Had he not graduated in 1933, Robert Boyle might have followed his dream of designing houses and skyscrapers. But during the Great Depression, building illusions was the only job going for a budding architect in California, and it was at Paramount that Boyle found refuge, working as a sketch artist under Hans Dreier, the production designer responsible for von Sternberg’s atmospheric, shadowy sets.
Yet over the following six decades, Boyle became a production designer known not for his extrovert style, but for his expert craftsmanship, his technical innovations and his eye for detail. “It’s very easy to make films that show off design,” he would later warn. “The problem is to exert some discipline.” In his view, his job was to create “a total physical environment that interpreted the script”. Or as he more tersely put it, the production designer was the one who “knew how to get the film done”. And throughout his long career, Boyle got 87 of them done, working for directors as varied as Alfred Hitchcock, Bud Boetticher, Norman Jewison, Douglas Sirk and Sam Fuller.
It was with Hitchcock that Boyle received his break, on Saboteur (1942). With a tight budget and the outbreak of war preventing the crew from using any actual military factories, Boyle improvised using storage bins with sliding doors and painted backings. Meanwhile a black swivel chair came in handy when Norman Lloyd needed to meet his fate spinning to the ground from the top of the Statue of Liberty.
If suspense was Hitch’s trademark, deception was Boyle’s. For The Birds he oversaw the painstaking construction of a single God’s-eye-view shot of seagulls swarming over a burning petrol station, from 33 individual bits of film. Interestingly, Boyle’s earliest cinematic memory was one of avian horror: as a small boy he was terrified by an eagle carrying off a child in the 1908 silent Rescued from an Eagle’s Nest.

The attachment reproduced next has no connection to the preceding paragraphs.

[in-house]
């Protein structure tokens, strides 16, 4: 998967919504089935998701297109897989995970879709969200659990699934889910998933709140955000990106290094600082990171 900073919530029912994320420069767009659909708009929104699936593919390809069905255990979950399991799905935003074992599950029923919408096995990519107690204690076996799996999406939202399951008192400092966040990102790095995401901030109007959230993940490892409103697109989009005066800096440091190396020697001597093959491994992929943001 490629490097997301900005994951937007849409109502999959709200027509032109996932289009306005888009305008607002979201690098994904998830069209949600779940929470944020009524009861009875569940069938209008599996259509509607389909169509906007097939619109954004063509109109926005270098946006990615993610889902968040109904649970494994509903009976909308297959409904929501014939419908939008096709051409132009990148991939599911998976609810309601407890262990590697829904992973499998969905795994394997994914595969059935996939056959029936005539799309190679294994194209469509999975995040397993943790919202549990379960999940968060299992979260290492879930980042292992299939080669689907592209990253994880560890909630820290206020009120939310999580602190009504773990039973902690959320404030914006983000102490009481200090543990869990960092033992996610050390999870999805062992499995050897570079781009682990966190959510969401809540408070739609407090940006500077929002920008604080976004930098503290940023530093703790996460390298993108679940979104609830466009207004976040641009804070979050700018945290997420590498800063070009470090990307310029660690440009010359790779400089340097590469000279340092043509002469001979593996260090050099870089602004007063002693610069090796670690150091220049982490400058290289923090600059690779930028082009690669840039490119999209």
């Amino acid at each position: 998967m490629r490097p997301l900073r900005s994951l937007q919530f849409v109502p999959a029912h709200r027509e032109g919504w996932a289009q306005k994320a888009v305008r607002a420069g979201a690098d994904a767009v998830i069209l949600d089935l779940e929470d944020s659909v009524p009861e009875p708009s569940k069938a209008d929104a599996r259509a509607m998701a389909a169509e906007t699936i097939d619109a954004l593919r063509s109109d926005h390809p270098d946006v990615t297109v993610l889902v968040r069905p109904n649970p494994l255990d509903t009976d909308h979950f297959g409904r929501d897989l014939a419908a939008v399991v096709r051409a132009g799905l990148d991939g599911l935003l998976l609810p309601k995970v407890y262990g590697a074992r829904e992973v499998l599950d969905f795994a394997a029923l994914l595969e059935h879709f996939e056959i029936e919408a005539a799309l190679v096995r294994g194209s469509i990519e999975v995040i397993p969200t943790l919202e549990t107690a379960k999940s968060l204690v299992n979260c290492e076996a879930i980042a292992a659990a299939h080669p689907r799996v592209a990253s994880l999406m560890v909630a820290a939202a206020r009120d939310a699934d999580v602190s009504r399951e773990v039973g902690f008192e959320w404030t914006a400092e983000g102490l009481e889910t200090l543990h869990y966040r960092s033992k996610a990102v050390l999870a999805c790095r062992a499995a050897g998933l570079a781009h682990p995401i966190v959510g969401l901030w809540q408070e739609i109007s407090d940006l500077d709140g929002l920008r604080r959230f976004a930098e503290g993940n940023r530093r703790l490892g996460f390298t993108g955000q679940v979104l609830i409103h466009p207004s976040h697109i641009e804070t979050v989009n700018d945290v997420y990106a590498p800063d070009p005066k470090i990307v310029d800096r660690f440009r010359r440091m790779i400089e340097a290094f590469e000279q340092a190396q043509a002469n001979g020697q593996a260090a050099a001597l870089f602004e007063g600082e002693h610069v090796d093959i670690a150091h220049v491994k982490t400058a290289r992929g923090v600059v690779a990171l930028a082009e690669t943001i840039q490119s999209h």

However, if The Birds was Boyle’s technical tour de force and, as he would later admit, the craziest, most complicated project he ever worked on, North by Northwest provided the most dangerous moments of his career. Long before Cary Grant and Eva Marie Saint climbed down Mount Rushmore, Boyle was precariously lowered down Lincoln’s face on rusty cables in order to photograph the site for backings and models after filming was forbidden there.
North by Northwest also proved that Boyle could let design triumph. We might have been absorbed by Cary Grant’s efforts to spy on James Mason, but it was Vandamm’s sleek, hilltop villa that really stole the show. Inspired by Frank Lloyd Wright’s Fallingwater house and designed by Boyle to be “the perfect jungle gym” for Grant to climb up, it was actually constructed on stage five at MGM – a fact that has always disappointed fans keen to visit the ultimate villain’s lair.
For Boyle, just like Hitch, reality and shooting on location were best avoided. There were some exceptions: he and Jewison scoured Eastern Europe with a tape recorder, playing tunes from Fiddler the Roof in remote villages to gauge how suitable they might be for the musical’s film adaptation (before Boyle decided to build the whole Jewish shtetl in Yugoslavia). Meanwhile, working on Richard Brooks’s In Cold Blood, Boyle used the actual Clutter house to chilling effect, and also built a perfect replica of the Kansas penitentiary’s gallows for the final scenes.
It seems though that Boyle was most at home building in the studio, where reality could be fashioned with the utmost control and precision. Jewison, depressed after not being able to secure a real submarine for his 1966 comedy The Russians Are Coming, The Russians Are Coming, promptly received a full-size fibreglass and Styrofoam version. Under Boyle’s eye, Universal’s backlot contained all manner of cities and landscapes, from turn-of-the-century Chicago for Jewison’s Gaily, Gaily (1969) to a fully heated swamp (so the actors didn’t get cold) in Cape Fear (1962). For Boyle, a self-christened “relic of the studio system” and one of the last designers to know all the secrets of the Golden Age’s hidden arts, Hollywood really was “a place where you can imagine whatever you wanted”.